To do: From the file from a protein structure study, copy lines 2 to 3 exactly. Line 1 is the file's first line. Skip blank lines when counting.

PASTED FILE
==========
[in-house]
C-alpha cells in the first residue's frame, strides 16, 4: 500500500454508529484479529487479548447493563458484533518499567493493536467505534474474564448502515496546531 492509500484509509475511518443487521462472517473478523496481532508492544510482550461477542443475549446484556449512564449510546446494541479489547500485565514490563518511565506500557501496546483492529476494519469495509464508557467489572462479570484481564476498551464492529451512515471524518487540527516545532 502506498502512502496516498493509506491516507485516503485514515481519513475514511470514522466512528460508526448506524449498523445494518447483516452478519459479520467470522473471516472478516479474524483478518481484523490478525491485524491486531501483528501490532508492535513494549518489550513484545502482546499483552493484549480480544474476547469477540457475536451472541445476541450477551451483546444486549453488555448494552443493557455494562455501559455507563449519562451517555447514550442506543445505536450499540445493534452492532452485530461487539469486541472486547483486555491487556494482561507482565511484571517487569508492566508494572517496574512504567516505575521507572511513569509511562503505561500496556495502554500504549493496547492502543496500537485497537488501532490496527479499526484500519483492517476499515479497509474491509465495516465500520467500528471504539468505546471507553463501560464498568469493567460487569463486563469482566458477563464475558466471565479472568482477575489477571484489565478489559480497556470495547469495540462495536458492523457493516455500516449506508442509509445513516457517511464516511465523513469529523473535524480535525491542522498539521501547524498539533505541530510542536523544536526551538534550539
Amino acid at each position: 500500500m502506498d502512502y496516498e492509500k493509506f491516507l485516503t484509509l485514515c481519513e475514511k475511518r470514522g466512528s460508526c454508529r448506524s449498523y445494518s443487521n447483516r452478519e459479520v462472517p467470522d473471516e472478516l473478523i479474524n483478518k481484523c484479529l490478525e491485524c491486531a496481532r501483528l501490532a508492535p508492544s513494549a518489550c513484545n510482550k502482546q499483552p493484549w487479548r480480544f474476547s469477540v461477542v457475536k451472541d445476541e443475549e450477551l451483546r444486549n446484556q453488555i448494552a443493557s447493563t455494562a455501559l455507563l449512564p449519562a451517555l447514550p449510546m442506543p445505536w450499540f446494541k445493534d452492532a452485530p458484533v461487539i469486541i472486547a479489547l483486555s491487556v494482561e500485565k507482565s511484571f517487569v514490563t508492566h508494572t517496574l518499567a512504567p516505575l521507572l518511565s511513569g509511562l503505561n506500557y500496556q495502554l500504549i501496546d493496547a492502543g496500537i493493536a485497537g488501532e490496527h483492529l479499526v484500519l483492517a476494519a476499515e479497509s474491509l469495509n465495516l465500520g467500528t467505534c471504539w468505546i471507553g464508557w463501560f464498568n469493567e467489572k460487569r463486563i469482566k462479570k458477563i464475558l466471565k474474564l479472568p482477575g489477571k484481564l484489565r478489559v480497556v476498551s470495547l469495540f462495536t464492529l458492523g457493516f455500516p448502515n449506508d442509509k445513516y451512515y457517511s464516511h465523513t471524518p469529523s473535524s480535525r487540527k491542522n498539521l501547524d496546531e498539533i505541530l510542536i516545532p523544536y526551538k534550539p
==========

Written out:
C-alpha cells in the first residue's frame, strides 16, 4: 500500500454508529484479529487479548447493563458484533518499567493493536467505534474474564448502515496546531 492509500484509509475511518443487521462472517473478523496481532508492544510482550461477542443475549446484556449512564449510546446494541479489547500485565514490563518511565506500557501496546483492529476494519469495509464508557467489572462479570484481564476498551464492529451512515471524518487540527516545532 502506498502512502496516498493509506491516507485516503485514515481519513475514511470514522466512528460508526448506524449498523445494518447483516452478519459479520467470522473471516472478516479474524483478518481484523490478525491485524491486531501483528501490532508492535513494549518489550513484545502482546499483552493484549480480544474476547469477540457475536451472541445476541450477551451483546444486549453488555448494552443493557455494562455501559455507563449519562451517555447514550442506543445505536450499540445493534452492532452485530461487539469486541472486547483486555491487556494482561507482565511484571517487569508492566508494572517496574512504567516505575521507572511513569509511562503505561500496556495502554500504549493496547492502543496500537485497537488501532490496527479499526484500519483492517476499515479497509474491509465495516465500520467500528471504539468505546471507553463501560464498568469493567460487569463486563469482566458477563464475558466471565479472568482477575489477571484489565478489559480497556470495547469495540462495536458492523457493516455500516449506508442509509445513516457517511464516511465523513469529523473535524480535525491542522498539521501547524498539533505541530510542536523544536526551538534550539
Amino acid at each position: 500500500m502506498d502512502y496516498e492509500k493509506f491516507l485516503t484509509l485514515c481519513e475514511k475511518r470514522g466512528s460508526c454508529r448506524s449498523y445494518s443487521n447483516r452478519e459479520v462472517p467470522d473471516e472478516l473478523i479474524n483478518k481484523c484479529l490478525e491485524c491486531a496481532r501483528l501490532a508492535p508492544s513494549a518489550c513484545n510482550k502482546q499483552p493484549w487479548r480480544f474476547s469477540v461477542v457475536k451472541d445476541e443475549e450477551l451483546r444486549n446484556q453488555i448494552a443493557s447493563t455494562a455501559l455507563l449512564p449519562a451517555l447514550p449510546m442506543p445505536w450499540f446494541k445493534d452492532a452485530p458484533v461487539i469486541i472486547a479489547l483486555s491487556v494482561e500485565k507482565s511484571f517487569v514490563t508492566h508494572t517496574l518499567a512504567p516505575l521507572l518511565s511513569g509511562l503505561n506500557y500496556q495502554l500504549i501496546d493496547a492502543g496500537i493493536a485497537g488501532e490496527h483492529l479499526v484500519l483492517a476494519a476499515e479497509s474491509l469495509n465495516l465500520g467500528t467505534c471504539w468505546i471507553g464508557w463501560f464498568n469493567e467489572k460487569r463486563i469482566k462479570k458477563i464475558l466471565k474474564l479472568p482477575g489477571k484481564l484489565r478489559v480497556v476498551s470495547l469495540f462495536t464492529l458492523g457493516f455500516p448502515n449506508d442509509k445513516y451512515y457517511s464516511h465523513t471524518p469529523s473535524s480535525r487540527k491542522n498539521l501547524d496546531e498539533i505541530l510542536i516545532p523544536y526551538k534550539p